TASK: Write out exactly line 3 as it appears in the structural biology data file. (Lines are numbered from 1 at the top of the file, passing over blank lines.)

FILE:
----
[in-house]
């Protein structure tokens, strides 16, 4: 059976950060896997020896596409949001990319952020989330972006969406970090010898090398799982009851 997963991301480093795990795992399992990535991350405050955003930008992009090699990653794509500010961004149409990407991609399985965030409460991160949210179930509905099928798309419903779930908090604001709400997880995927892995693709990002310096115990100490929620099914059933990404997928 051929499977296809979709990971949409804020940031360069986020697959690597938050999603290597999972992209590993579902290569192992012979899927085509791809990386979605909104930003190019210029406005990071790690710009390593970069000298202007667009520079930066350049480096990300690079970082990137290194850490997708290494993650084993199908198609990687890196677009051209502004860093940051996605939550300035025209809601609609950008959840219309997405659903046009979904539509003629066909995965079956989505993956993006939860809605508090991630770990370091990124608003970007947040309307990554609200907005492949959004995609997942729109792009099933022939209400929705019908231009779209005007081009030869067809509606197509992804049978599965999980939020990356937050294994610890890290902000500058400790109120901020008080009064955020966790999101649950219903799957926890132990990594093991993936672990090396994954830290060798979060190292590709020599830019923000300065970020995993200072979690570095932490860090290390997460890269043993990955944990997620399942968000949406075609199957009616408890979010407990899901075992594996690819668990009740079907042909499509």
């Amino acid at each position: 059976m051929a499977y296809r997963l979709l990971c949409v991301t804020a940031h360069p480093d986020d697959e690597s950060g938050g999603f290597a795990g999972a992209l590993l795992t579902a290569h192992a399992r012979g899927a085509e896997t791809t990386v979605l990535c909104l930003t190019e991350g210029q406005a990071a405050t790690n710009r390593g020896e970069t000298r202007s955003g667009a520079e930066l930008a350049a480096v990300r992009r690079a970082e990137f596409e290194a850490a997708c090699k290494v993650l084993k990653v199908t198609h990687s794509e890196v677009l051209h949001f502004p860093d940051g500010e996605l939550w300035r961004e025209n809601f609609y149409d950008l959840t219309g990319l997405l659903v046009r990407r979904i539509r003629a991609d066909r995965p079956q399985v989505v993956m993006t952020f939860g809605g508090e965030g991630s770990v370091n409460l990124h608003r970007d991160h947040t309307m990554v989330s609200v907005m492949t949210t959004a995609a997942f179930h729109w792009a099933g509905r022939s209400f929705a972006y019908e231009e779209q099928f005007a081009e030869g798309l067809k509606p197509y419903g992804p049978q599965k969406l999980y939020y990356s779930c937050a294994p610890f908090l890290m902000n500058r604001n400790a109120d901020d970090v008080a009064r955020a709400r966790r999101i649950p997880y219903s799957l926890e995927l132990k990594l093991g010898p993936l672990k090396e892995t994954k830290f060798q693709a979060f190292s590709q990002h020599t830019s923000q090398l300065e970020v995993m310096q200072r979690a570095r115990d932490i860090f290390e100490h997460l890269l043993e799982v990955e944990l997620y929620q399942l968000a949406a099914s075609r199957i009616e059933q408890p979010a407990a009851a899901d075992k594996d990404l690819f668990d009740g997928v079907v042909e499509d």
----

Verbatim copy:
């Amino acid at each position: 059976m051929a499977y296809r997963l979709l990971c949409v991301t804020a940031h360069p480093d986020d697959e690597s950060g938050g999603f290597a795990g999972a992209l590993l795992t579902a290569h192992a399992r012979g899927a085509e896997t791809t990386v979605l990535c909104l930003t190019e991350g210029q406005a990071a405050t790690n710009r390593g020896e970069t000298r202007s955003g667009a520079e930066l930008a350049a480096v990300r992009r690079a970082e990137f596409e290194a850490a997708c090699k290494v993650l084993k990653v199908t198609h990687s794509e890196v677009l051209h949001f502004p860093d940051g500010e996605l939550w300035r961004e025209n809601f609609y149409d950008l959840t219309g990319l997405l659903v046009r990407r979904i539509r003629a991609d066909r995965p079956q399985v989505v993956m993006t952020f939860g809605g508090e965030g991630s770990v370091n409460l990124h608003r970007d991160h947040t309307m990554v989330s609200v907005m492949t949210t959004a995609a997942f179930h729109w792009a099933g509905r022939s209400f929705a972006y019908e231009e779209q099928f005007a081009e030869g798309l067809k509606p197509y419903g992804p049978q599965k969406l999980y939020y990356s779930c937050a294994p610890f908090l890290m902000n500058r604001n400790a109120d901020d970090v008080a009064r955020a709400r966790r999101i649950p997880y219903s799957l926890e995927l132990k990594l093991g010898p993936l672990k090396e892995t994954k830290f060798q693709a979060f190292s590709q990002h020599t830019s923000q090398l300065e970020v995993m310096q200072r979690a570095r115990d932490i860090f290390e100490h997460l890269l043993e799982v990955e944990l997620y929620q399942l968000a949406a099914s075609r199957i009616e059933q408890p979010a407990a009851a899901d075992k594996d990404l690819f668990d009740g997928v079907v042909e499509d």